Wadesboro council names new fire truck, health insurance as top priorities

By: By Imari Scarbrough - iscarbrough@civitasmedia.com
Imari Scarbrough | Anson Record Wadesboro councilman John Ballard writes down his priorities for the town during the council’s retreat on Feb. 18.
Imari Scarbrough | Anson Record Moderator David Long leads the council in their planning retreat, writing down possible town priorities as the councilmen call them out.

“What are the most important issues, needs and opportunities facing the town of Wadesboro over the next three to five years?”

David Long, a moderator, asked the Wadesboro town council that question during the board’s annual planning retreat on Feb. 18.

Each councilman verbally contributed to the list, which Long wrote on large sheets of Post-it easel pads. Town manager Alex Sewell then stuck each sheet to the wall, creating a line of papers down the wall of the Carolinas HealthCare System-Anson meeting room the board met in.

Making updates to the town’s water line, performing street maintenance, ensuring future employee health insurance affordability and beautifying the uptown area were among the list of possible priorities until the board had come up with a total of 37.

Each councilman then took nine index cards and picked their top nine priorities, giving the lowest one point up until giving the top priority nine points. They turned their cards with their picks in anonymously.

Long and Sewell then used the cards to tally the points. Buying a new fire truck and lowering the insurance service office rating was the top priority with 40 points. The insurance rating, or ISO rating, is a score assigned based on data collected by the Insurance Service Office and includes information on fire departments. The rating can affect homeowner insurance rates.

The second-highest priority was ensuring the affordability of future employee health insurance. The council gave it 23 points.

Next was performing street maintenance, with 22 points. Buying a limb truck was the fourth priority with 17 points. Operating within the budget with no tax increases was the fifth priority with 13 points.

Maintaining good employee benefits had 12 points. Replacing the Burns Street bridge and making the current fire department into a town meeting facility when a new fire department is built tied for the seventh priorities with nine points each.

The town is looking at ways to pay for its top priority, a new fire truck. Sewell and Chief Marc Sessions said they will look for grants, but that they are hard to get. The council also discussed financing the truck or selling City Pond to make the money.

Sewell said that while the dam’s inspection letter did list some maintenance that the dam needs, the potential new owner should assume liability but that, “as far as we know, there is no imminent threat within the next five years.”

The town is waiting to hear back from the state about its dam emergency action plan.

Sewell said he will look at the state health insurance options and present the information to the council at its March meeting to pursue the council’s second goal of keeping affordable health insurance for its employees.

Councilman James David Lee suggested that the council meet its third goal of performing street maintenance in small sections rather than all at once in order to be most effective and keep within the budget. The town has a paving priority list the council set prior to the retreat.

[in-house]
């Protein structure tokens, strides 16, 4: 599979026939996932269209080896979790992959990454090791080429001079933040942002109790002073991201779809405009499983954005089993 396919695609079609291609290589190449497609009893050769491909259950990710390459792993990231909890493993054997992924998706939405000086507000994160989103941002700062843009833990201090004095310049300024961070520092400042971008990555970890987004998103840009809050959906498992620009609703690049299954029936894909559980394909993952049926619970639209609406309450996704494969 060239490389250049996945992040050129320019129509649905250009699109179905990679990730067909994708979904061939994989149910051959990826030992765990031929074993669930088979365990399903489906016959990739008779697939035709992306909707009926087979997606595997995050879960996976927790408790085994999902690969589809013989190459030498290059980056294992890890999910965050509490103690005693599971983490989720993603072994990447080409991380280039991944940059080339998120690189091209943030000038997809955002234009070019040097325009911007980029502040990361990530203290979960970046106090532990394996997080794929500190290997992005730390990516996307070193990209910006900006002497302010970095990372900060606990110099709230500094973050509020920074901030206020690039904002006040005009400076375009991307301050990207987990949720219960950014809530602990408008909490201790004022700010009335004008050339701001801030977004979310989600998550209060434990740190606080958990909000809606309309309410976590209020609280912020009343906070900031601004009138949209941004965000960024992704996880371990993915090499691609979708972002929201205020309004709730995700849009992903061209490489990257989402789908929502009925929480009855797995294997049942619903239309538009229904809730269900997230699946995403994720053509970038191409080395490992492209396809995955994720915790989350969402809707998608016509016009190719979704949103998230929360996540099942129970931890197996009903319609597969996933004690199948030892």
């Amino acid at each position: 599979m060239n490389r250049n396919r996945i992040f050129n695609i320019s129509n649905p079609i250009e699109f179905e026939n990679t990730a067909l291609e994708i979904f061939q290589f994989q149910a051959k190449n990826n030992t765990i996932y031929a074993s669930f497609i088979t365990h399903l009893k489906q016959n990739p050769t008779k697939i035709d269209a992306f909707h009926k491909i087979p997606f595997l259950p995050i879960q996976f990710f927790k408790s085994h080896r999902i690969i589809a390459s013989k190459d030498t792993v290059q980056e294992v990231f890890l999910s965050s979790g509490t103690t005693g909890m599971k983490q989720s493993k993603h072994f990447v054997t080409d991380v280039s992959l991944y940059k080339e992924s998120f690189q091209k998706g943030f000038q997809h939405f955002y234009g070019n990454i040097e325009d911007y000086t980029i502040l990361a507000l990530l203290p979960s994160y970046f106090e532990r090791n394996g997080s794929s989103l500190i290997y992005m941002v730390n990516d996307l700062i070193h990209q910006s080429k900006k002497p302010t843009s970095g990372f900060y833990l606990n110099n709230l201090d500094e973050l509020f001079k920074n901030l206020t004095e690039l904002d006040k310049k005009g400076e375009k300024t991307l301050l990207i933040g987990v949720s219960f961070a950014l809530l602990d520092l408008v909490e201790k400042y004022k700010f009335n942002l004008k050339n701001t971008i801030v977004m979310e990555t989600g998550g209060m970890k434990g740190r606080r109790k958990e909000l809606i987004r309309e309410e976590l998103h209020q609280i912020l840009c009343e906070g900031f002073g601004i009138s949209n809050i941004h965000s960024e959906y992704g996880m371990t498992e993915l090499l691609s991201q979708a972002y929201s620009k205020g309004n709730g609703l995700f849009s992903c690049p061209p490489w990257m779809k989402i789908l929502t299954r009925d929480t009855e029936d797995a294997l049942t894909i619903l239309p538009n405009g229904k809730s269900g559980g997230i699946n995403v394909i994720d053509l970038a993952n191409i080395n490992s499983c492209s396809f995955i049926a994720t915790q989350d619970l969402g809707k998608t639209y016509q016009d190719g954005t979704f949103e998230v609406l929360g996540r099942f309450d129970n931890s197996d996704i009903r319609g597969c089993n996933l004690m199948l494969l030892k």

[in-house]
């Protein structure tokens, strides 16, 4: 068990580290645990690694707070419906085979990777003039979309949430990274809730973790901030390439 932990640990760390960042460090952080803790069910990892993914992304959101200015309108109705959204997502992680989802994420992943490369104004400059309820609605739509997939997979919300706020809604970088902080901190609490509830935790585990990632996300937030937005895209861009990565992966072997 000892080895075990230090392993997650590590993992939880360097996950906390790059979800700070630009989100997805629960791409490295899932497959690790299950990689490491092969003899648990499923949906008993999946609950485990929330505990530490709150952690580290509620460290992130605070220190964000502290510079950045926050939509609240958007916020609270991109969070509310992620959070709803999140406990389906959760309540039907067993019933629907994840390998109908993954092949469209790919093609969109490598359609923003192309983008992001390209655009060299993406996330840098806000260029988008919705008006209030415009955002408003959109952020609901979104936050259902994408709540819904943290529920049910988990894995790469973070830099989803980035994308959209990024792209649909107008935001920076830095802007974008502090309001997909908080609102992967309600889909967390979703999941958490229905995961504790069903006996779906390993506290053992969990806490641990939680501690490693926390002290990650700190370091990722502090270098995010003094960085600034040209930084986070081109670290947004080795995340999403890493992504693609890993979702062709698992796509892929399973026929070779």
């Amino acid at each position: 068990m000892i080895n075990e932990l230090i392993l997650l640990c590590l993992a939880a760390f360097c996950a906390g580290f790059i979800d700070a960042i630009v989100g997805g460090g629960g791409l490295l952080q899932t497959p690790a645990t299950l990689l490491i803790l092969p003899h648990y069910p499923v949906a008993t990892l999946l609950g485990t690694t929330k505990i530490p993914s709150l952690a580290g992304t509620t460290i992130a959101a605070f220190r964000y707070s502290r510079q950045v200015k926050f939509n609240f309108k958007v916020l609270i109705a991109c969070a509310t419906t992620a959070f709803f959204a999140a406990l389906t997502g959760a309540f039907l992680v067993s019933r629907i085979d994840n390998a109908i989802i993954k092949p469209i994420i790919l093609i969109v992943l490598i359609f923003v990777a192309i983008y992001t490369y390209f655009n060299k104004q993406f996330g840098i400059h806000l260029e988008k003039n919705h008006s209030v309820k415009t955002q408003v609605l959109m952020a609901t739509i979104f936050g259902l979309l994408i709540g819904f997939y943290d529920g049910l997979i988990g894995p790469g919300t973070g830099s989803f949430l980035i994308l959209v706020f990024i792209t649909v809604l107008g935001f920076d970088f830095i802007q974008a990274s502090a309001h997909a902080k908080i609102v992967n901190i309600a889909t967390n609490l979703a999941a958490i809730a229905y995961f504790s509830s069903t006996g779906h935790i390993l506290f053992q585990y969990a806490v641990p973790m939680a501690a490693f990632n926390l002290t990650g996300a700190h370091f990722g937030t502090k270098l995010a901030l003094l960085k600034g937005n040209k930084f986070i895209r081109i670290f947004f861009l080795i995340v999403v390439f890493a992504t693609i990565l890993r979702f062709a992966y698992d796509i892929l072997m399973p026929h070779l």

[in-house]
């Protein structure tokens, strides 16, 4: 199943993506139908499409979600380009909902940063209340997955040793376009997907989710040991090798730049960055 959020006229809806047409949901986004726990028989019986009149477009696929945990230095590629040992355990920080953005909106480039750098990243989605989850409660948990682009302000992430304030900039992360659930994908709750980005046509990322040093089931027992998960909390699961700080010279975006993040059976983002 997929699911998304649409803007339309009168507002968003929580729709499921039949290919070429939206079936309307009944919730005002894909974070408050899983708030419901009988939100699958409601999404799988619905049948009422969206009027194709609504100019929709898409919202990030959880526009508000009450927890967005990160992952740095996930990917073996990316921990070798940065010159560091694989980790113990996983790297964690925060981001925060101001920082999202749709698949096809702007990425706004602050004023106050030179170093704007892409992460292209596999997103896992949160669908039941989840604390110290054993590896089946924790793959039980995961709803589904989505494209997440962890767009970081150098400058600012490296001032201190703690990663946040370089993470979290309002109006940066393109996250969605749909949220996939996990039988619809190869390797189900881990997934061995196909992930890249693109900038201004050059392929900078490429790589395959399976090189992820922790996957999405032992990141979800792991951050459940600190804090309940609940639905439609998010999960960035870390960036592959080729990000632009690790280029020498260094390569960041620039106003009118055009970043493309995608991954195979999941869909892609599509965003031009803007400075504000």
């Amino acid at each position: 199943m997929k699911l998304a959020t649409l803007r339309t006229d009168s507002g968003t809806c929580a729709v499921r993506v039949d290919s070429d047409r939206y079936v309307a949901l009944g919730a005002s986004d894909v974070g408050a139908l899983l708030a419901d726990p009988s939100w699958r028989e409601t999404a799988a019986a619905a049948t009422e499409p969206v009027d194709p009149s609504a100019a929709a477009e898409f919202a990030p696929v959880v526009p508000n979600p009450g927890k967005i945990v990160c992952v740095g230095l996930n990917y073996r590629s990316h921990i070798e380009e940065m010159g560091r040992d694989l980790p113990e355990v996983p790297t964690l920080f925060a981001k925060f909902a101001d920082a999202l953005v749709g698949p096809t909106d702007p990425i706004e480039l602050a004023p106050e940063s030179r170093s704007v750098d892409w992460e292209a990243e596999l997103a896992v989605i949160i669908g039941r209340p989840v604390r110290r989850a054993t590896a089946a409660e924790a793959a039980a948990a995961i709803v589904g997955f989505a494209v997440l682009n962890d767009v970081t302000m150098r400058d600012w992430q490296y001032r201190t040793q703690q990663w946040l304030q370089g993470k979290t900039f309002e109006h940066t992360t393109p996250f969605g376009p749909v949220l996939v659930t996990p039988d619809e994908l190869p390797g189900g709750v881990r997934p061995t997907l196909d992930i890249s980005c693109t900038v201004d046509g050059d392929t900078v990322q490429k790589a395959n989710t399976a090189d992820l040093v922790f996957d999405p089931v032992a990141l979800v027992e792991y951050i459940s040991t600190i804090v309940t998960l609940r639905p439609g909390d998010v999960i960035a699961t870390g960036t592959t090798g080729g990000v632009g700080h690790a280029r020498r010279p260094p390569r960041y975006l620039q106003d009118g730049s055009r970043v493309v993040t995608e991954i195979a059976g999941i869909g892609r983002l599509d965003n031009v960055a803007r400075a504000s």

John Marek, director of the Anson Economic Development Partnership, spoke to the council about his projections for the county economically. He estimated that the Monroe bypass will mostly affect the Peachland and possibly Polkton area, but have little affect on Wadesboro. He also thought the U.S. Highway 74 corridor would have a “profound” effect near Lilesville.

He also said he believes Anson has a skilled workforce that commutes outside the county for jobs, but that most would likely welcome the opportunity to work closer to home if businesses move to Anson, filling in immediate employee gaps.

Marek said he has identified several sites he hopes to market to various industries according to their attributes, and that one the town owns is on the list. He also asked the council to create an incentive policy for businesses similar to what the county created in order to make the area more attractive to potential businesses.

The town will hold its regular monthly meeting at 5 p.m. March 6.

Reach reporter Imari Scarbrough at 704-994-5471 and follow her on Twitter @ImariScarbrough.

Imari Scarbrough | Anson Record Wadesboro councilman John Ballard writes down his priorities for the town during the council’s retreat on Feb. 18.
https://ansonrecord.com/wp-content/uploads/2017/02/web1_IMG_6754.jpgImari Scarbrough | Anson Record Wadesboro councilman John Ballard writes down his priorities for the town during the council’s retreat on Feb. 18.

Imari Scarbrough | Anson Record Moderator David Long leads the council in their planning retreat, writing down possible town priorities as the councilmen call them out.
https://ansonrecord.com/wp-content/uploads/2017/02/web1_IMG_6763.jpgImari Scarbrough | Anson Record Moderator David Long leads the council in their planning retreat, writing down possible town priorities as the councilmen call them out.

By Imari Scarbrough

iscarbrough@civitasmedia.com